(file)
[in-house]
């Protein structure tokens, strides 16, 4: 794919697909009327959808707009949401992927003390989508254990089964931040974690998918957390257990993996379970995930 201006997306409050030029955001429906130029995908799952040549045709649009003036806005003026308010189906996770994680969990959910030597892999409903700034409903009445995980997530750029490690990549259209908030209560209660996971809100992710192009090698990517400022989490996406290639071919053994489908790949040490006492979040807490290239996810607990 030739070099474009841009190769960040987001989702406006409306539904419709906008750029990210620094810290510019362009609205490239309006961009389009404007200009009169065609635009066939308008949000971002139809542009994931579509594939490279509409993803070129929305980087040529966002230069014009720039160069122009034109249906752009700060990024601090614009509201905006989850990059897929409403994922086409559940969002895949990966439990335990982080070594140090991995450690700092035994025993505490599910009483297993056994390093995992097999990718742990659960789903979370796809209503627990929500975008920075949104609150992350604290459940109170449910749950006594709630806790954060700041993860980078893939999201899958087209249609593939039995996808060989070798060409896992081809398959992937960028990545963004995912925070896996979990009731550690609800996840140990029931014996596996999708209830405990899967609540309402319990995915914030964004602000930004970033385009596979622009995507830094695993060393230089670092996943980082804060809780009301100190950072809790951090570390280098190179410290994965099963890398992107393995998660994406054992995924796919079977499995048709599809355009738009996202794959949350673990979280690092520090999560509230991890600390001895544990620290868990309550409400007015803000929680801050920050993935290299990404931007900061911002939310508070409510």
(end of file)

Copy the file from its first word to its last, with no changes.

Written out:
[in-house]
């Protein structure tokens, strides 16, 4: 794919697909009327959808707009949401992927003390989508254990089964931040974690998918957390257990993996379970995930 201006997306409050030029955001429906130029995908799952040549045709649009003036806005003026308010189906996770994680969990959910030597892999409903700034409903009445995980997530750029490690990549259209908030209560209660996971809100992710192009090698990517400022989490996406290639071919053994489908790949040490006492979040807490290239996810607990 030739070099474009841009190769960040987001989702406006409306539904419709906008750029990210620094810290510019362009609205490239309006961009389009404007200009009169065609635009066939308008949000971002139809542009994931579509594939490279509409993803070129929305980087040529966002230069014009720039160069122009034109249906752009700060990024601090614009509201905006989850990059897929409403994922086409559940969002895949990966439990335990982080070594140090991995450690700092035994025993505490599910009483297993056994390093995992097999990718742990659960789903979370796809209503627990929500975008920075949104609150992350604290459940109170449910749950006594709630806790954060700041993860980078893939999201899958087209249609593939039995996808060989070798060409896992081809398959992937960028990545963004995912925070896996979990009731550690609800996840140990029931014996596996999708209830405990899967609540309402319990995915914030964004602000930004970033385009596979622009995507830094695993060393230089670092996943980082804060809780009301100190950072809790951090570390280098190179410290994965099963890398992107393995998660994406054992995924796919079977499995048709599809355009738009996202794959949350673990979280690092520090999560509230991890600390001895544990620290868990309550409400007015803000929680801050920050993935290299990404931007900061911002939310508070409510």